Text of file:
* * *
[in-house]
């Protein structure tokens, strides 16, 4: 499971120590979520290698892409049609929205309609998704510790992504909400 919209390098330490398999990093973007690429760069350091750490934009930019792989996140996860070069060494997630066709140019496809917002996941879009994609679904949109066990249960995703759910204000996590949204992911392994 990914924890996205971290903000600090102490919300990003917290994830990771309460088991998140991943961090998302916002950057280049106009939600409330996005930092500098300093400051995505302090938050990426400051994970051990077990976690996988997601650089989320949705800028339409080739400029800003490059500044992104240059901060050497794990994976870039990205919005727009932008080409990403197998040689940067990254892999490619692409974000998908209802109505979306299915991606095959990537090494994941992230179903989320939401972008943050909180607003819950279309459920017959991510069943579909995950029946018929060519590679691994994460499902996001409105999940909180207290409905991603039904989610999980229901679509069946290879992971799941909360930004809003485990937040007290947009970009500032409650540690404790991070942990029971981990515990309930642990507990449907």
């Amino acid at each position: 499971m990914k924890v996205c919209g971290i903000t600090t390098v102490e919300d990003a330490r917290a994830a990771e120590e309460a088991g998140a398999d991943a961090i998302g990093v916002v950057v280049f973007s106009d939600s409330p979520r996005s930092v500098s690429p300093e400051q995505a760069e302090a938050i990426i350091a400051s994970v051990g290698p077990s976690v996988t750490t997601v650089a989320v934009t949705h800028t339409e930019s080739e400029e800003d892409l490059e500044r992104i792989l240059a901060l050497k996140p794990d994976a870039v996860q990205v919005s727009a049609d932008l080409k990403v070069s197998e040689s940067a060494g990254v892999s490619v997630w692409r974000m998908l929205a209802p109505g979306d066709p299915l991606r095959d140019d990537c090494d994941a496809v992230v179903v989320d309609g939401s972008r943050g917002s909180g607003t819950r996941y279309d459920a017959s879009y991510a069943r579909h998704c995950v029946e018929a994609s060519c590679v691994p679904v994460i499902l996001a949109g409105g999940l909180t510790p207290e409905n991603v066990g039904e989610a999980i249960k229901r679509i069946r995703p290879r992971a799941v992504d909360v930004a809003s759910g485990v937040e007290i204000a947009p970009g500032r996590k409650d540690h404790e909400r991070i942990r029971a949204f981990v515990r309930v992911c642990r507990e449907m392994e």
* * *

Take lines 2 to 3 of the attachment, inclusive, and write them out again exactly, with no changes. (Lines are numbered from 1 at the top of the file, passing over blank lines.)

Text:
């Protein structure tokens, strides 16, 4: 499971120590979520290698892409049609929205309609998704510790992504909400 919209390098330490398999990093973007690429760069350091750490934009930019792989996140996860070069060494997630066709140019496809917002996941879009994609679904949109066990249960995703759910204000996590949204992911392994 990914924890996205971290903000600090102490919300990003917290994830990771309460088991998140991943961090998302916002950057280049106009939600409330996005930092500098300093400051995505302090938050990426400051994970051990077990976690996988997601650089989320949705800028339409080739400029800003490059500044992104240059901060050497794990994976870039990205919005727009932008080409990403197998040689940067990254892999490619692409974000998908209802109505979306299915991606095959990537090494994941992230179903989320939401972008943050909180607003819950279309459920017959991510069943579909995950029946018929060519590679691994994460499902996001409105999940909180207290409905991603039904989610999980229901679509069946290879992971799941909360930004809003485990937040007290947009970009500032409650540690404790991070942990029971981990515990309930642990507990449907």
């Amino acid at each position: 499971m990914k924890v996205c919209g971290i903000t600090t390098v102490e919300d990003a330490r917290a994830a990771e120590e309460a088991g998140a398999d991943a961090i998302g990093v916002v950057v280049f973007s106009d939600s409330p979520r996005s930092v500098s690429p300093e400051q995505a760069e302090a938050i990426i350091a400051s994970v051990g290698p077990s976690v996988t750490t997601v650089a989320v934009t949705h800028t339409e930019s080739e400029e800003d892409l490059e500044r992104i792989l240059a901060l050497k996140p794990d994976a870039v996860q990205v919005s727009a049609d932008l080409k990403v070069s197998e040689s940067a060494g990254v892999s490619v997630w692409r974000m998908l929205a209802p109505g979306d066709p299915l991606r095959d140019d990537c090494d994941a496809v992230v179903v989320d309609g939401s972008r943050g917002s909180g607003t819950r996941y279309d459920a017959s879009y991510a069943r579909h998704c995950v029946e018929a994609s060519c590679v691994p679904v994460i499902l996001a949109g409105g999940l909180t510790p207290e409905n991603v066990g039904e989610a999980i249960k229901r679509i069946r995703p290879r992971a799941v992504d909360v930004a809003s759910g485990v937040e007290i204000a947009p970009g500032r996590k409650d540690h404790e909400r991070i942990r029971a949204f981990v515990r309930v992911c642990r507990e449907m392994e």